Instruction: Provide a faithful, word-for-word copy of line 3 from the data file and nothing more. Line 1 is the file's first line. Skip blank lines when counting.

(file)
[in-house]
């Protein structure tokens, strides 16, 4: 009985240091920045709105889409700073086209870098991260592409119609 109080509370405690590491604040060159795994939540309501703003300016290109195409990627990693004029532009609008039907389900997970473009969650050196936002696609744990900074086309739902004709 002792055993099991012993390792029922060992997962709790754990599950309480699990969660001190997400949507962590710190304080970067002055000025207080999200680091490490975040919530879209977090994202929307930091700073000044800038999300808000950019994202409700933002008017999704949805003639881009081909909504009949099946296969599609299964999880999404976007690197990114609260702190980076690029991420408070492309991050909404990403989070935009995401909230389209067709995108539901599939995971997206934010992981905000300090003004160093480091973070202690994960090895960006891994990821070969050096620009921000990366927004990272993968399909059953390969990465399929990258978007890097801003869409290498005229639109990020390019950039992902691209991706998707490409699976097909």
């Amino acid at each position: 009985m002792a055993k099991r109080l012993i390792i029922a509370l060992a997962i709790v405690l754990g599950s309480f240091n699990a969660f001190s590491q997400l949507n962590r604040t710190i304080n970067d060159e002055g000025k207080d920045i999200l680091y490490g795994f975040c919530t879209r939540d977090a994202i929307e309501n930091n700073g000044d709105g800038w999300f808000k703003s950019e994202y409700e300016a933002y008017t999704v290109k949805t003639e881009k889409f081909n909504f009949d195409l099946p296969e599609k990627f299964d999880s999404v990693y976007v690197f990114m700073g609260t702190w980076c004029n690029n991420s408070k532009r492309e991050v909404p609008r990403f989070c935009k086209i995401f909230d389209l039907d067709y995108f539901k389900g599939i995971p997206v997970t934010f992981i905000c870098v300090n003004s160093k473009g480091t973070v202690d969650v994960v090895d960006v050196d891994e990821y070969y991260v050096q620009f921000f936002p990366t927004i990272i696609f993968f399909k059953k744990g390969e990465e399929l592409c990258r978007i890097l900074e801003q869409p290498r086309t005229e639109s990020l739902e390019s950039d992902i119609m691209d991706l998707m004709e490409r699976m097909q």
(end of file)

């Amino acid at each position: 009985m002792a055993k099991r109080l012993i390792i029922a509370l060992a997962i709790v405690l754990g599950s309480f240091n699990a969660f001190s590491q997400l949507n962590r604040t710190i304080n970067d060159e002055g000025k207080d920045i999200l680091y490490g795994f975040c919530t879209r939540d977090a994202i929307e309501n930091n700073g000044d709105g800038w999300f808000k703003s950019e994202y409700e300016a933002y008017t999704v290109k949805t003639e881009k889409f081909n909504f009949d195409l099946p296969e599609k990627f299964d999880s999404v990693y976007v690197f990114m700073g609260t702190w980076c004029n690029n991420s408070k532009r492309e991050v909404p609008r990403f989070c935009k086209i995401f909230d389209l039907d067709y995108f539901k389900g599939i995971p997206v997970t934010f992981i905000c870098v300090n003004s160093k473009g480091t973070v202690d969650v994960v090895d960006v050196d891994e990821y070969y991260v050096q620009f921000f936002p990366t927004i990272i696609f993968f399909k059953k744990g390969e990465e399929l592409c990258r978007i890097l900074e801003q869409p290498r086309t005229e639109s990020l739902e390019s950039d992902i119609m691209d991706l998707m004709e490409r699976m097909q």